‘ResTalk’ Presentation at LASALLE College of the Arts in Singapore

Activity: Talk or presentation typesInvited talk

Description of Activity

This research was presented in-person in Singapore as part of the LASALLE College of the Arts 'ResTalk' Series (2022-2023).

The work was presented in a seminar room in Singapore, while being broadcast synchronously online, to colleagues at LASALLE College of the Arts and Singapore University of Technology & Design (SUTD).

Title of Seminar: The critical reflections of a teacher-architect at the University of Portsmouth: Teacher training in architectural education

Abstract: I have not been trained to teach. However, I teach, and I have been an architect-educator at the University of Portsmouth (UoP) for nearly twenty years. Is my situation anomalous in architectural education (AE)? The answer is, “No”. This situation is not unusual in AE, in fact it is the norm. “It is customary amongst practising architects to assume that those who have achieved some degree of experience are somehow automatically equipped to teach.” (Rhowbotham, 1995, p. 12). Initially, I expressed an interest to my former tutors to review the work of undergraduate students for one-off, day-long studio assessments, known traditionally as the ‘Crit’ while I was practicing as an architect in the public sector. Almost two decades later, I have transitioned from being a guest of PSA, to being a full-time member of staff who sits on the School Executive Group, where I helped to make decisions which guided the future of the Department. In this time, I have learned how to teach through my own experiences of being taught, observation, intuition, reflection and from being mentored by colleagues. “Yet none of them is trained to be a teacher. Once upon a time they could perhaps have relied on memories of their own education, in which however hit-and-miss the tutoring, the student was carried along by the traditional design project” (Weaver et al., 2000, p. 267). As Weaver et al. (2000) suggests, this situation needs to change because, “there has been increased pressure to account for the quality of provision and a move to professionalise teaching” (p. 268). This piece of reflective writing recounts my own personal journey that has led me to become a full-time architect-teacher, the pitfalls, and advantages that I have experienced along the way and the potentials for improving how teachers in AE are taught.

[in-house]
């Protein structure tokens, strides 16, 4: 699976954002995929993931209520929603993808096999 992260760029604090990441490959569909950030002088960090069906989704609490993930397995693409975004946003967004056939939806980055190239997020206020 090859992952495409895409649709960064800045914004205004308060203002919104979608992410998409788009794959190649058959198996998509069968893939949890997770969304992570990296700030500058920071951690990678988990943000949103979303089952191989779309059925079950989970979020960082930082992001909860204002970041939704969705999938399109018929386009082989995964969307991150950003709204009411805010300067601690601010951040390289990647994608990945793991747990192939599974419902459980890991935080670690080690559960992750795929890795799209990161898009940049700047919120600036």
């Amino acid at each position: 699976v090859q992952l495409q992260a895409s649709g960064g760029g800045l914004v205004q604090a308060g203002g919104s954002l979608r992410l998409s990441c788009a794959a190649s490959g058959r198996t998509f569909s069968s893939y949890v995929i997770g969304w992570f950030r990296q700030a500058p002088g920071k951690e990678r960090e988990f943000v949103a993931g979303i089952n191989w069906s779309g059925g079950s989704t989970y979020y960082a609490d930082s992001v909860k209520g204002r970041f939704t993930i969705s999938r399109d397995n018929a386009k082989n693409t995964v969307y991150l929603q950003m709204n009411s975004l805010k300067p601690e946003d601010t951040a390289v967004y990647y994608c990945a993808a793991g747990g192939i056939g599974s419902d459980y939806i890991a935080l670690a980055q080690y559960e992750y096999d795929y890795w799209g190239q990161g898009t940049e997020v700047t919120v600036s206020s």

Period17 Oct 2022
Held atLASALLE College of the Arts, Singapore
Degree of RecognitionInternational


  • Architectural education
  • Architect
  • ArchitecturalPractice
  • architecture drawings
  • teacher education
  • development
  • Teaching & Learning
  • pedagogy